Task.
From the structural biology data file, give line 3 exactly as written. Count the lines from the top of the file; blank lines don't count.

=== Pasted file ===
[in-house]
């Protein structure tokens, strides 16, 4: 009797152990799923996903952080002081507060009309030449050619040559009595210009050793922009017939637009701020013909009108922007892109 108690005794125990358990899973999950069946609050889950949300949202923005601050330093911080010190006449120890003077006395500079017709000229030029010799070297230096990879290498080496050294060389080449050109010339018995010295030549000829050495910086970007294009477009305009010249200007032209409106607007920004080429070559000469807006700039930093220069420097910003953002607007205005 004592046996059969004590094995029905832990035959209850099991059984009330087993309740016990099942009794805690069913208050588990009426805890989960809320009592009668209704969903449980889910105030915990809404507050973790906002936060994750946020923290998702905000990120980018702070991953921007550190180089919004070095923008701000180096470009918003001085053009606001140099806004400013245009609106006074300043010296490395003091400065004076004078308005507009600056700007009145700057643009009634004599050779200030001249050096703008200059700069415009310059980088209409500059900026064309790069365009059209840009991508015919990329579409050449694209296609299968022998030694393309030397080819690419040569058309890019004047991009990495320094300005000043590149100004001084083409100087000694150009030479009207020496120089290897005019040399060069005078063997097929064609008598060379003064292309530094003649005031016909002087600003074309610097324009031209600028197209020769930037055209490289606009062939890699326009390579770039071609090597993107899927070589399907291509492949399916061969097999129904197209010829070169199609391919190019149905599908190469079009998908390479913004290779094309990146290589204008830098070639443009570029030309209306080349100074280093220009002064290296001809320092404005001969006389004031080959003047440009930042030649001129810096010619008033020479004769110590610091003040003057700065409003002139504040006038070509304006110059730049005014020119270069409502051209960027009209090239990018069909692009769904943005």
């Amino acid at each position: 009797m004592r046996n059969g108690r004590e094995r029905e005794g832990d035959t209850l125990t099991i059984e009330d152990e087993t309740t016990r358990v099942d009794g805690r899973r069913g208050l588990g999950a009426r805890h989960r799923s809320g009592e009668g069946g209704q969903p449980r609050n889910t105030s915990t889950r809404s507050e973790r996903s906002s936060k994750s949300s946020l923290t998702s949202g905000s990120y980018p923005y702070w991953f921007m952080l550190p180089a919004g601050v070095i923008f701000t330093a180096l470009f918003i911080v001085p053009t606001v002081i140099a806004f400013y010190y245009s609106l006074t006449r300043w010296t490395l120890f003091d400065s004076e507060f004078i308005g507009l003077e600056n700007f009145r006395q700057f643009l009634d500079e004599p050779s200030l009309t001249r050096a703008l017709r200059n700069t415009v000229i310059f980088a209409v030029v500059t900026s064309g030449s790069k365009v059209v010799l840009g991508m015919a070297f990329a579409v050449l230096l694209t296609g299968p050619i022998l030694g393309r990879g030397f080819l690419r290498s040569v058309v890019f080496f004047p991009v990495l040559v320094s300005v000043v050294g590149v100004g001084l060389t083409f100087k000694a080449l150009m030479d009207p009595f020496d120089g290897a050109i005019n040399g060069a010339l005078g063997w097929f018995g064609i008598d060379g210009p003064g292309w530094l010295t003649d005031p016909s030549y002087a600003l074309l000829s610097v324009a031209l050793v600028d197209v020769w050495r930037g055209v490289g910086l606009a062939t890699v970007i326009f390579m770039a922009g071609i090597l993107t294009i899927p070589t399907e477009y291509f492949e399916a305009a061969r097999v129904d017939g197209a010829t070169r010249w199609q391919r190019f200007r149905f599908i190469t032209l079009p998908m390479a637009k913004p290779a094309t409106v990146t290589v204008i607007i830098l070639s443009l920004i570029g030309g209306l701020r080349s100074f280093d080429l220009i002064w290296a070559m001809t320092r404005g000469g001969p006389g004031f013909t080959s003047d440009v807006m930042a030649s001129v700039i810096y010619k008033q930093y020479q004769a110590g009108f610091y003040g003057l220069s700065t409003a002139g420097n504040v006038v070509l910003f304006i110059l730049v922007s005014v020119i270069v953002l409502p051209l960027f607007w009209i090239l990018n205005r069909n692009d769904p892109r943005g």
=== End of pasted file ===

């Amino acid at each position: 009797m004592r046996n059969g108690r004590e094995r029905e005794g832990d035959t209850l125990t099991i059984e009330d152990e087993t309740t016990r358990v099942d009794g805690r899973r069913g208050l588990g999950a009426r805890h989960r799923s809320g009592e009668g069946g209704q969903p449980r609050n889910t105030s915990t889950r809404s507050e973790r996903s906002s936060k994750s949300s946020l923290t998702s949202g905000s990120y980018p923005y702070w991953f921007m952080l550190p180089a919004g601050v070095i923008f701000t330093a180096l470009f918003i911080v001085p053009t606001v002081i140099a806004f400013y010190y245009s609106l006074t006449r300043w010296t490395l120890f003091d400065s004076e507060f004078i308005g507009l003077e600056n700007f009145r006395q700057f643009l009634d500079e004599p050779s200030l009309t001249r050096a703008l017709r200059n700069t415009v000229i310059f980088a209409v030029v500059t900026s064309g030449s790069k365009v059209v010799l840009g991508m015919a070297f990329a579409v050449l230096l694209t296609g299968p050619i022998l030694g393309r990879g030397f080819l690419r290498s040569v058309v890019f080496f004047p991009v990495l040559v320094s300005v000043v050294g590149v100004g001084l060389t083409f100087k000694a080449l150009m030479d009207p009595f020496d120089g290897a050109i005019n040399g060069a010339l005078g063997w097929f018995g064609i008598d060379g210009p003064g292309w530094l010295t003649d005031p016909s030549y002087a600003l074309l000829s610097v324009a031209l050793v600028d197209v020769w050495r930037g055209v490289g910086l606009a062939t890699v970007i326009f390579m770039a922009g071609i090597l993107t294009i899927p070589t399907e477009y291509f492949e399916a305009a061969r097999v129904d017939g197209a010829t070169r010249w199609q391919r190019f200007r149905f599908i190469t032209l079009p998908m390479a637009k913004p290779a094309t409106v990146t290589v204008i607007i830098l070639s443009l920004i570029g030309g209306l701020r080349s100074f280093d080429l220009i002064w290296a070559m001809t320092r404005g000469g001969p006389g004031f013909t080959s003047d440009v807006m930042a030649s001129v700039i810096y010619k008033q930093y020479q004769a110590g009108f610091y003040g003057l220069s700065t409003a002139g420097n504040v006038v070509l910003f304006i110059l730049v922007s005014v020119i270069v953002l409502p051209l960027f607007w009209i090239l990018n205005r069909n692009d769904p892109r943005g």